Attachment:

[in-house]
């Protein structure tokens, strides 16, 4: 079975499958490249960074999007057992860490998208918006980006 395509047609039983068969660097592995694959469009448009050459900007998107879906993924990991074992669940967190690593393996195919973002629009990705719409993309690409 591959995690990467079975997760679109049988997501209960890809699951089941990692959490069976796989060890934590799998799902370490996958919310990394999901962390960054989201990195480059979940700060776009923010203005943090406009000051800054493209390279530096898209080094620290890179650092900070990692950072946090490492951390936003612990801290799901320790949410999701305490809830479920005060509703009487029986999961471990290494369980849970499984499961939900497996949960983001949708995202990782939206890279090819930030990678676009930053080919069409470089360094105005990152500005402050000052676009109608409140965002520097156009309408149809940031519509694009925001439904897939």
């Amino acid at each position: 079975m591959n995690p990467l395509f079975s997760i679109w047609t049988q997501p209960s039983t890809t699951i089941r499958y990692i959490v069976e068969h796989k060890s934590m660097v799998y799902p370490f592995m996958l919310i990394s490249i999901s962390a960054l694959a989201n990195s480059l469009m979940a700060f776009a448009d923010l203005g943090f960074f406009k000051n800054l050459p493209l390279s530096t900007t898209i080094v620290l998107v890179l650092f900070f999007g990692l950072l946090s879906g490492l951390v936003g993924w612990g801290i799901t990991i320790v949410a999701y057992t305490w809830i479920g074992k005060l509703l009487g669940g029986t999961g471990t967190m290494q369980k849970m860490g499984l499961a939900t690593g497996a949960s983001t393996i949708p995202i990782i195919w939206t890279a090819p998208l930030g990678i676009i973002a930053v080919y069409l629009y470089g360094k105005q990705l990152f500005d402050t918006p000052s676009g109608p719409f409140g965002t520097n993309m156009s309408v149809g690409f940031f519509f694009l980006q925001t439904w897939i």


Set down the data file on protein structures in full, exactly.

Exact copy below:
[in-house]
């Protein structure tokens, strides 16, 4: 079975499958490249960074999007057992860490998208918006980006 395509047609039983068969660097592995694959469009448009050459900007998107879906993924990991074992669940967190690593393996195919973002629009990705719409993309690409 591959995690990467079975997760679109049988997501209960890809699951089941990692959490069976796989060890934590799998799902370490996958919310990394999901962390960054989201990195480059979940700060776009923010203005943090406009000051800054493209390279530096898209080094620290890179650092900070990692950072946090490492951390936003612990801290799901320790949410999701305490809830479920005060509703009487029986999961471990290494369980849970499984499961939900497996949960983001949708995202990782939206890279090819930030990678676009930053080919069409470089360094105005990152500005402050000052676009109608409140965002520097156009309408149809940031519509694009925001439904897939």
């Amino acid at each position: 079975m591959n995690p990467l395509f079975s997760i679109w047609t049988q997501p209960s039983t890809t699951i089941r499958y990692i959490v069976e068969h796989k060890s934590m660097v799998y799902p370490f592995m996958l919310i990394s490249i999901s962390a960054l694959a989201n990195s480059l469009m979940a700060f776009a448009d923010l203005g943090f960074f406009k000051n800054l050459p493209l390279s530096t900007t898209i080094v620290l998107v890179l650092f900070f999007g990692l950072l946090s879906g490492l951390v936003g993924w612990g801290i799901t990991i320790v949410a999701y057992t305490w809830i479920g074992k005060l509703l009487g669940g029986t999961g471990t967190m290494q369980k849970m860490g499984l499961a939900t690593g497996a949960s983001t393996i949708p995202i990782i195919w939206t890279a090819p998208l930030g990678i676009i973002a930053v080919y069409l629009y470089g360094k105005q990705l990152f500005d402050t918006p000052s676009g109608p719409f409140g965002t520097n993309m156009s309408v149809g690409f940031f519509f694009l980006q925001t439904w897939i």